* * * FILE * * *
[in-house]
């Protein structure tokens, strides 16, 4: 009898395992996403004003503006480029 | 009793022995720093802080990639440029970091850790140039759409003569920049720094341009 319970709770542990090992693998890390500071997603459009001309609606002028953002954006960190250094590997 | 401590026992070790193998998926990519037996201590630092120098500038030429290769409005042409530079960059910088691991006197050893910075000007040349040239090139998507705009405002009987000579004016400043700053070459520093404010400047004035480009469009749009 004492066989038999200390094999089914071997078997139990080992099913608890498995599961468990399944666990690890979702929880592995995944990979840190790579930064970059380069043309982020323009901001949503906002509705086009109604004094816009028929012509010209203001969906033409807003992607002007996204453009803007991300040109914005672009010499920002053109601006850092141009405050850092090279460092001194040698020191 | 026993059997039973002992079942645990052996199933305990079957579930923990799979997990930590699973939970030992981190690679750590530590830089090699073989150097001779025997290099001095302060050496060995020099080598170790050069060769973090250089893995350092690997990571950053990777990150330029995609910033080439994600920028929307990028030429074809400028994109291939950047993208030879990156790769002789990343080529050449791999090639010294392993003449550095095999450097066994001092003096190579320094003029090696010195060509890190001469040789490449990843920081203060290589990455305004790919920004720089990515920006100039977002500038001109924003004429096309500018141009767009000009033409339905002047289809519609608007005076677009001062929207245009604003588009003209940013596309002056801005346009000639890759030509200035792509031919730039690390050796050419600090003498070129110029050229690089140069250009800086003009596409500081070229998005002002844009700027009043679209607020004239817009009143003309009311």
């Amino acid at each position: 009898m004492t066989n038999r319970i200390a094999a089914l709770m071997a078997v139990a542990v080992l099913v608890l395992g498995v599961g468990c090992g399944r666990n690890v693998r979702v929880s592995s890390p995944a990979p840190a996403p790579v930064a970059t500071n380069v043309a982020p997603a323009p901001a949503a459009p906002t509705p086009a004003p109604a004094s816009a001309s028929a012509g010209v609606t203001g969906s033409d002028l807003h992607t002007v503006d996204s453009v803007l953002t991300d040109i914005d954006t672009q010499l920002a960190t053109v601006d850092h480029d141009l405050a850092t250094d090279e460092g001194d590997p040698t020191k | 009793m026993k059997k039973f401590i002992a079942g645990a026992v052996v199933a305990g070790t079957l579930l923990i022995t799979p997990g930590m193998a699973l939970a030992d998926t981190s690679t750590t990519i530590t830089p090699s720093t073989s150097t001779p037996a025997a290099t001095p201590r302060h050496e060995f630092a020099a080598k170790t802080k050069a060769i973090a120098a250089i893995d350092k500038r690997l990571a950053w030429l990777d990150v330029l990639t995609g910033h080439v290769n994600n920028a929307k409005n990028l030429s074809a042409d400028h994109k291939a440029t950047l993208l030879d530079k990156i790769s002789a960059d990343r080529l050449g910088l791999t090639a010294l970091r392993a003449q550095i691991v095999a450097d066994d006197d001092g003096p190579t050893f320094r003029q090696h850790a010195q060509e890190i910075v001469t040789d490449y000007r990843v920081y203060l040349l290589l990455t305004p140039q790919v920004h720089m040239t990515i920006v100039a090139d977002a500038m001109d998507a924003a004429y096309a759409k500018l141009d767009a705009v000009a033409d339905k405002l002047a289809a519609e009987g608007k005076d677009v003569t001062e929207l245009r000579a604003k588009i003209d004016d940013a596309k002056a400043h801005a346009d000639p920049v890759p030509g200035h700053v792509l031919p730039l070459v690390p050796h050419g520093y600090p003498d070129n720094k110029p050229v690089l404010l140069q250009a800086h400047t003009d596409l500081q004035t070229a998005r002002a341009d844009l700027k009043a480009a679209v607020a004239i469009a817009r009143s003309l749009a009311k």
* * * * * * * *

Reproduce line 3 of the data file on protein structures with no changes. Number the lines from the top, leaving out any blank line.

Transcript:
């Amino acid at each position: 009898m004492t066989n038999r319970i200390a094999a089914l709770m071997a078997v139990a542990v080992l099913v608890l395992g498995v599961g468990c090992g399944r666990n690890v693998r979702v929880s592995s890390p995944a990979p840190a996403p790579v930064a970059t500071n380069v043309a982020p997603a323009p901001a949503a459009p906002t509705p086009a004003p109604a004094s816009a001309s028929a012509g010209v609606t203001g969906s033409d002028l807003h992607t002007v503006d996204s453009v803007l953002t991300d040109i914005d954006t672009q010499l920002a960190t053109v601006d850092h480029d141009l405050a850092t250094d090279e460092g001194d590997p040698t020191k | 009793m026993k059997k039973f401590i002992a079942g645990a026992v052996v199933a305990g070790t079957l579930l923990i022995t799979p997990g930590m193998a699973l939970a030992d998926t981190s690679t750590t990519i530590t830089p090699s720093t073989s150097t001779p037996a025997a290099t001095p201590r302060h050496e060995f630092a020099a080598k170790t802080k050069a060769i973090a120098a250089i893995d350092k500038r690997l990571a950053w030429l990777d990150v330029l990639t995609g910033h080439v290769n994600n920028a929307k409005n990028l030429s074809a042409d400028h994109k291939a440029t950047l993208l030879d530079k990156i790769s002789a960059d990343r080529l050449g910088l791999t090639a010294l970091r392993a003449q550095i691991v095999a450097d066994d006197d001092g003096p190579t050893f320094r003029q090696h850790a010195q060509e890190i910075v001469t040789d490449y000007r990843v920081y203060l040349l290589l990455t305004p140039q790919v920004h720089m040239t990515i920006v100039a090139d977002a500038m001109d998507a924003a004429y096309a759409k500018l141009d767009a705009v000009a033409d339905k405002l002047a289809a519609e009987g608007k005076d677009v003569t001062e929207l245009r000579a604003k588009i003209d004016d940013a596309k002056a400043h801005a346009d000639p920049v890759p030509g200035h700053v792509l031919p730039l070459v690390p050796h050419g520093y600090p003498d070129n720094k110029p050229v690089l404010l140069q250009a800086h400047t003009d596409l500081q004035t070229a998005r002002a341009d844009l700027k009043a480009a679209v607020a004239i469009a817009r009143s003309l749009a009311k």